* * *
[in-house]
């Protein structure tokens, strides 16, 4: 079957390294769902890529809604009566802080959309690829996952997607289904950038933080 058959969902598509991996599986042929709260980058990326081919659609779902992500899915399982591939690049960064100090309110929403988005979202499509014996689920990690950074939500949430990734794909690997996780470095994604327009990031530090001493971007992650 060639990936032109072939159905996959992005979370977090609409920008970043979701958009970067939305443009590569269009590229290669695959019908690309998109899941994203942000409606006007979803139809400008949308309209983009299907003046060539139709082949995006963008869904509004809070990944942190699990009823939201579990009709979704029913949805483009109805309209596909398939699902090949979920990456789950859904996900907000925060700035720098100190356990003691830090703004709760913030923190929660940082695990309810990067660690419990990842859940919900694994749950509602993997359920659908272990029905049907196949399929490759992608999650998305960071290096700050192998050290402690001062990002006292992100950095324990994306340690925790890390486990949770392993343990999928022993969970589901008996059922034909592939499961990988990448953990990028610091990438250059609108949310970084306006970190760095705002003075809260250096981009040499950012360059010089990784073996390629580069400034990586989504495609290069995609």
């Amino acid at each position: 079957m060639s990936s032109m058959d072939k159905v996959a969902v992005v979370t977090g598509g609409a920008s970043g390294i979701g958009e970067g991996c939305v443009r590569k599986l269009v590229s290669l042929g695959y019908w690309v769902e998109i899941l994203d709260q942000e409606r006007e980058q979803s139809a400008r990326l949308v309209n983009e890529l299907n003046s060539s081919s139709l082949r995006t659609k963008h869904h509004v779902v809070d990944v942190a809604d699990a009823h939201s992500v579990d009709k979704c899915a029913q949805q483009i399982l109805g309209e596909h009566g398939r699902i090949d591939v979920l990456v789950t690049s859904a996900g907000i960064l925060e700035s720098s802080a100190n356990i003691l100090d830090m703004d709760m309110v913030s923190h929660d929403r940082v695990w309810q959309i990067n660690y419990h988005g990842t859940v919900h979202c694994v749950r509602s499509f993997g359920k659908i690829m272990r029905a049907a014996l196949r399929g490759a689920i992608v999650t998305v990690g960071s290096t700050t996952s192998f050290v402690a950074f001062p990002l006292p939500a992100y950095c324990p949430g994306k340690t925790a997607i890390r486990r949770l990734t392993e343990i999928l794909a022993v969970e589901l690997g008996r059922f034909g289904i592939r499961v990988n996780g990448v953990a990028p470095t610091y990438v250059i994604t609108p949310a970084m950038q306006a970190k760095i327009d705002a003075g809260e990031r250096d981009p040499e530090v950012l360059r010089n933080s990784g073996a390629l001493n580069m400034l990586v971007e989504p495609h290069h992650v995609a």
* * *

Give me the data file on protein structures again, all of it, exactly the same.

[in-house]
């Protein structure tokens, strides 16, 4: 079957390294769902890529809604009566802080959309690829996952997607289904950038933080 058959969902598509991996599986042929709260980058990326081919659609779902992500899915399982591939690049960064100090309110929403988005979202499509014996689920990690950074939500949430990734794909690997996780470095994604327009990031530090001493971007992650 060639990936032109072939159905996959992005979370977090609409920008970043979701958009970067939305443009590569269009590229290669695959019908690309998109899941994203942000409606006007979803139809400008949308309209983009299907003046060539139709082949995006963008869904509004809070990944942190699990009823939201579990009709979704029913949805483009109805309209596909398939699902090949979920990456789950859904996900907000925060700035720098100190356990003691830090703004709760913030923190929660940082695990309810990067660690419990990842859940919900694994749950509602993997359920659908272990029905049907196949399929490759992608999650998305960071290096700050192998050290402690001062990002006292992100950095324990994306340690925790890390486990949770392993343990999928022993969970589901008996059922034909592939499961990988990448953990990028610091990438250059609108949310970084306006970190760095705002003075809260250096981009040499950012360059010089990784073996390629580069400034990586989504495609290069995609």
């Amino acid at each position: 079957m060639s990936s032109m058959d072939k159905v996959a969902v992005v979370t977090g598509g609409a920008s970043g390294i979701g958009e970067g991996c939305v443009r590569k599986l269009v590229s290669l042929g695959y019908w690309v769902e998109i899941l994203d709260q942000e409606r006007e980058q979803s139809a400008r990326l949308v309209n983009e890529l299907n003046s060539s081919s139709l082949r995006t659609k963008h869904h509004v779902v809070d990944v942190a809604d699990a009823h939201s992500v579990d009709k979704c899915a029913q949805q483009i399982l109805g309209e596909h009566g398939r699902i090949d591939v979920l990456v789950t690049s859904a996900g907000i960064l925060e700035s720098s802080a100190n356990i003691l100090d830090m703004d709760m309110v913030s923190h929660d929403r940082v695990w309810q959309i990067n660690y419990h988005g990842t859940v919900h979202c694994v749950r509602s499509f993997g359920k659908i690829m272990r029905a049907a014996l196949r399929g490759a689920i992608v999650t998305v990690g960071s290096t700050t996952s192998f050290v402690a950074f001062p990002l006292p939500a992100y950095c324990p949430g994306k340690t925790a997607i890390r486990r949770l990734t392993e343990i999928l794909a022993v969970e589901l690997g008996r059922f034909g289904i592939r499961v990988n996780g990448v953990a990028p470095t610091y990438v250059i994604t609108p949310a970084m950038q306006a970190k760095i327009d705002a003075g809260e990031r250096d981009p040499e530090v950012l360059r010089n933080s990784g073996a390629l001493n580069m400034l990586v971007e989504p495609h290069h992650v995609a």